On the eve of the 16th anniversary of the murder of human rights lawyer Patrick Finucane, Amnesty International is reiterating that only a public independent inquiry can deliver the truth about his death and ensure that the rule of law is upheld.

“Only a public inquiry established under the Tribunals of Inquiry (Evidence) Act 1921 will be able to shed light on collusion by state agents with Loyalist paramilitaries; on reports that Patrick Finucane’s death was the result of state policy; and on allegations that different government authorities played a part in the subsequent cover-up of collusion in his killing,” Amnesty International said.

The UK government has reneged on its promise to act on the recommendation of Justice Cory, a former Canadian Supreme Court judge, that a public inquiry be held in the case of Patrick Finucane. Instead it has stated that Patrick Finucane’s case would be the subject of an inquiry under the new Inquiries Bill now going through parliament. The government has also stated that the Bill aims to take account of “the requirements of national security”.

Amnesty International believes that the UK government is trying to eliminate independent scrutiny of its agents’ actions by introducing the new Inquiries Bill. The organization is concerned that the enactment of this Bill would mean the repeal of the Tribunals of Inquiry (Evidence) Act 1921.

“An inquiry under the Inquiries Bill would not be effective, independent, impartial or thorough. Nor would it provide for public scrutiny of all the relevant evidence,” Amnesty International said.

“This Bill will affect not only Patrick Finucane’s case, but also other major incidents which would warrant public scrutiny of the actions of the state. For example failures of public services, deaths in prisons, rail disasters, army deaths in disputed circumstances, etc.”

Amnesty International fears that, if enacted, the Inquiries Bill would represent the death knell of any possibility of public scrutiny of and accountability for state abuses. In addition, any inquiry under this legislation would fall far short of the requirements in international human rights law and standards for effective remedies for victims of human rights violations and their families.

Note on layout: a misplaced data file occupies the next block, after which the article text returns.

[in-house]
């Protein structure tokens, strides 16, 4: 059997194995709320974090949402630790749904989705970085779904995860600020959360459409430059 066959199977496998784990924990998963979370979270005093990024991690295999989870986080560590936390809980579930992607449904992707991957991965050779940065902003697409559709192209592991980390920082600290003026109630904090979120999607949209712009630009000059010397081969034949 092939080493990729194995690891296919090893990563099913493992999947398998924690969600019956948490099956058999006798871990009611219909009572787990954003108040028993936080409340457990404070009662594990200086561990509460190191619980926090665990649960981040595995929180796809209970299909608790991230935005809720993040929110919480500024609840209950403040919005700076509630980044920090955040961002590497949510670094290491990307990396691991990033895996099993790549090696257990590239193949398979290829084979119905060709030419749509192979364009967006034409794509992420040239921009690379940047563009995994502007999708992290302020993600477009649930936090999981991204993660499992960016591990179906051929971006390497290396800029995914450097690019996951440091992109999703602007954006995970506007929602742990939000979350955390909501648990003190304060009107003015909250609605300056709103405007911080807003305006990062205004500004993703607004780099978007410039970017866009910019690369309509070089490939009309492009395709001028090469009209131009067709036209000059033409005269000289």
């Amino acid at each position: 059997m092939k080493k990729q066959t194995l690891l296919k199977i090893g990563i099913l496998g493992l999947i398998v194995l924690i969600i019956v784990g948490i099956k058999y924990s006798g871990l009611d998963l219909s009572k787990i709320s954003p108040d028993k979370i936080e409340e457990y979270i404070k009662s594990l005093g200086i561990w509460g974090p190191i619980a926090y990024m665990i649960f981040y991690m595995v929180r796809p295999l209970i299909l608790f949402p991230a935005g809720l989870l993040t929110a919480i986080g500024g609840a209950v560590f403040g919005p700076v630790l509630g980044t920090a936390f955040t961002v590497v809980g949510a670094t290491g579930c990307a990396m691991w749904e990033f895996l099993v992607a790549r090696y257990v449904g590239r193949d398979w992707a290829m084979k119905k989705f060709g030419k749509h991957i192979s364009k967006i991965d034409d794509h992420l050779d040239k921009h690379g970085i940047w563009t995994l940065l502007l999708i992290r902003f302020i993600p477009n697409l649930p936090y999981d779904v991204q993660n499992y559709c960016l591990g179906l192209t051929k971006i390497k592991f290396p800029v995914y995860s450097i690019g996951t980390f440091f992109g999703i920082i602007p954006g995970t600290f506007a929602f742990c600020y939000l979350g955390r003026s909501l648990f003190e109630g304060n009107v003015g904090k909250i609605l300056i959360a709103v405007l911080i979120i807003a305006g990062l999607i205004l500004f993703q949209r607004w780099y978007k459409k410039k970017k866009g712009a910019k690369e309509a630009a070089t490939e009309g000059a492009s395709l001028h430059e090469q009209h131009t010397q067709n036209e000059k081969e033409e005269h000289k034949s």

Amnesty International calls for the withdrawal of this draft legislation and for the government to engage in a serious consultation process about any future changes in the running of public inquiries. Public inquiries are one of the most critical mechanisms to ensure that human rights and the rule of law are upheld.

Patrick Finucane, an outspoken human rights lawyer, was shot dead in his home in Belfast, Northern Ireland, on 12 February 1989 by Loyalist paramilitaries. In the aftermath of his killing, prima facie evidence of criminal conduct by police and military intelligence agents acting in collusion with Loyalist paramilitaries in the killing has emerged. In addition, allegations have emerged of a subsequent cover-up by different government agencies and authorities.

In May 2002, the UK and Irish governments appointed Justice Peter Cory to investigate a number of killings in which official collusion was alleged, including in the killing of Patrick Finucane.

In April 2004, the UK authorities published Justice Cory’s reports but refused to announce a public inquiry into Patrick Finucane’s case despite the unequivocal conclusion that in his case “only a public inquiry will suffice”.

On 16 September 2004, Kenneth Barrett, a former loyalist paramilitary, was convicted of, and sentenced for, the murder of Patrick Finucane.

Instead of announcing a public judicial inquiry under the Tribunals of Inquiry (Evidence) Act 1921, the government has hastily put forward the Inquiries Bill to Parliament. There was no consultation prior to the publication of the Bill in the form of a white paper or concrete proposals.

Under the Inquiries Bill:

  • the inquiry and its terms of reference would be decided by the executive; no independent parliamentary scrutiny of these decisions would be allowed;
  • the chair of the inquiry would be appointed by the executive and the executive would have the discretion to sack any member of the inquiry;
  • the decision on whether the inquiry, or any individual hearings, would be held in public or private would be taken by the executive;
  • the decision to issue restrictive notices to block disclosure of evidence would be taken by the executive;
  • the final report of the inquiry would be published at the executive’s discretion and crucial evidence could be omitted at the executive’s discretion, “in the public interest”.